Now the Toronto Blue Jays have added this bat-first, left-handed hitting catcher — second only to Alex Avila of the Detroit Tigers in OPS among lefty or switch-hitting backstops. To call Montero “bat-first” might also be a misrepresentation; his arm may be awful, but according to StatCorner Montero has ranked among the top six in framing runs above average in each of the last three seasons. As in the case of Travis D’Arnaud, offense and framing go a long way to overcoming a weak arm.
There are three reasons why Montero and the Jays are perfect together. Firstly, before the acquisition, Toronto had only right-handed catchers — Russell Martin and Luke Maile — on their 40-man roster. Second, neither of those two right-handed catchers has been especially potent at the plate. Toronto is last in baseball in OPS from the catcher spot (.565), and the gap between them and the next-worst team (Washington at .621) is nearly as sizable as the gap between the first- and eighth-best teams. Thus, Montero not only fills a platoon need but also has the ability to plug an offensive black hole in the Blue Jay lineup.
The third reason, though, is more of a question, and one everyone will want to know: Can Montero throw out a runner or two now that he is north of the border? To answer this, I first examined the career caught stealing rates of Toronto’s starting staff.
|Pitcher Name||Stolen Bases Against||Caught Stealing Against||Caught Stealing %|
The numbers seem decent enough, and one can forgive the converted reliever Joe Biagini in his small sample. But let’s do this the Montero-Arrieta way. I analyzed, timed, and averaged the delivery time — again, the time between when a pitcher begins his motion to the moment the baseball hits the catcher’s mitt — of each of the five starting pitchers with a runner on first base. I took several samples of video highlights and looked for both fastballs and off-speed pitches where I could. Arrieta clocked in at 1.60 seconds last week. How do the Blue Jays compare?
|Pitcher Name||Delivery Time (seconds)|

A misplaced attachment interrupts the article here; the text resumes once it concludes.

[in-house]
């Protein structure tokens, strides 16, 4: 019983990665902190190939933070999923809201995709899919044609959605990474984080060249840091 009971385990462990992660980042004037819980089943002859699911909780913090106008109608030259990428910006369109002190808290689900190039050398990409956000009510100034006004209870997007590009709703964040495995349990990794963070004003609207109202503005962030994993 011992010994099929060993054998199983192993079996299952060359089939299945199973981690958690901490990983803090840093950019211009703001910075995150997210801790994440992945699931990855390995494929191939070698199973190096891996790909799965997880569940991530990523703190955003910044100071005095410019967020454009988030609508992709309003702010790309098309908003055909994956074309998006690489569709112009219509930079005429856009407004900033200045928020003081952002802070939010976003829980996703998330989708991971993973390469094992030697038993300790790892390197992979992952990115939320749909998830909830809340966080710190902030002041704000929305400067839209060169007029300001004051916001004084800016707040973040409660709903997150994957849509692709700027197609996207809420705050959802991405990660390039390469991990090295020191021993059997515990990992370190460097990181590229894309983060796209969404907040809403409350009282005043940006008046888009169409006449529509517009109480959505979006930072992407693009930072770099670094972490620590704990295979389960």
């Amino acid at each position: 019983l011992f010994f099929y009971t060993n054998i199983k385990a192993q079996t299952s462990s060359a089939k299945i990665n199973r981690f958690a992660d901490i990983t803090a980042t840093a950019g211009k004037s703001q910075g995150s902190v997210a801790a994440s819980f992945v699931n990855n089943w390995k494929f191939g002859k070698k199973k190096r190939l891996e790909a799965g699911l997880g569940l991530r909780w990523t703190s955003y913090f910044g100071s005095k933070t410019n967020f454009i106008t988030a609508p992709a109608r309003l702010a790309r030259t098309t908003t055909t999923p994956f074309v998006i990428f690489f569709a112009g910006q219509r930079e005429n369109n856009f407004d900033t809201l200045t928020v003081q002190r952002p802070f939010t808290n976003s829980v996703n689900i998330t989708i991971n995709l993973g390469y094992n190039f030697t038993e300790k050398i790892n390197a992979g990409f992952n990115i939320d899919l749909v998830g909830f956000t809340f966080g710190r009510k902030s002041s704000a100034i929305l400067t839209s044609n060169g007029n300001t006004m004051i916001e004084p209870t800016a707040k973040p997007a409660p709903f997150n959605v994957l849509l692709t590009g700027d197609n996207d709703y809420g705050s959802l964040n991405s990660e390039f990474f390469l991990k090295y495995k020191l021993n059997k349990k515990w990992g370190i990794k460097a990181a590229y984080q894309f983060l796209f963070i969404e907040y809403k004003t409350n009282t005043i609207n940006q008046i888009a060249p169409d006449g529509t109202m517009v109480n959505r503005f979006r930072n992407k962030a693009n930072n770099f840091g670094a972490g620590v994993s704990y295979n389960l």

Stroman and Estrada are certainly quicker to the plate when compared to Arrieta. Liriano and Happ may seem slow, but as southpaws they have an advantage when holding runners at first base. Biagini is the worst of the bunch, but he is more or less a rotation fill-in for the injured Aaron Sanchez. All in all, this is a staff that is a few ticks faster to the plate than Arrieta, with an average of 1.47 seconds of delivery time. Baserunners will still take advantage of Montero’s weak arm, but he should not get exposed as much as he did last week with Chicago.
Jasen Vinlove-USA TODAY Sports
Montero’s departure was and is not bad news for the Cubs. Wilson Contreras will continue to hold down the starting gig, and the new backup in Chicago is Victor Caratini, a 23-year-old switch-hitter who had a .343 batting average in Triple-A at the time of his promotion. Maybe that unquantifiable clubhouse chemistry will improve with Montero gone. Maybe Chicago ekes out a few close wins down the stretch thanks to some quashed rallies courtesy of a caught stealing. Maybe this latest Epstein maneuver is the catalyst that pushes the Cubs to a second-half surge.
As for the last-place Blue Jays, having a player like Miguel Montero fall into their lap could also be a boon. His hitting from the left side compliments and adds to their lineup, his history of fantastic framing can keep his defense on the positive side, and his weak arm woes are mitigated by a staff that does a decent job at controlling the running game. Toronto is only five games behind the second wild card spot, and this low-risk acquisition could be a deciding factor if the Jays are to rally after the All-Star break.
Edited by Joe Sparacio.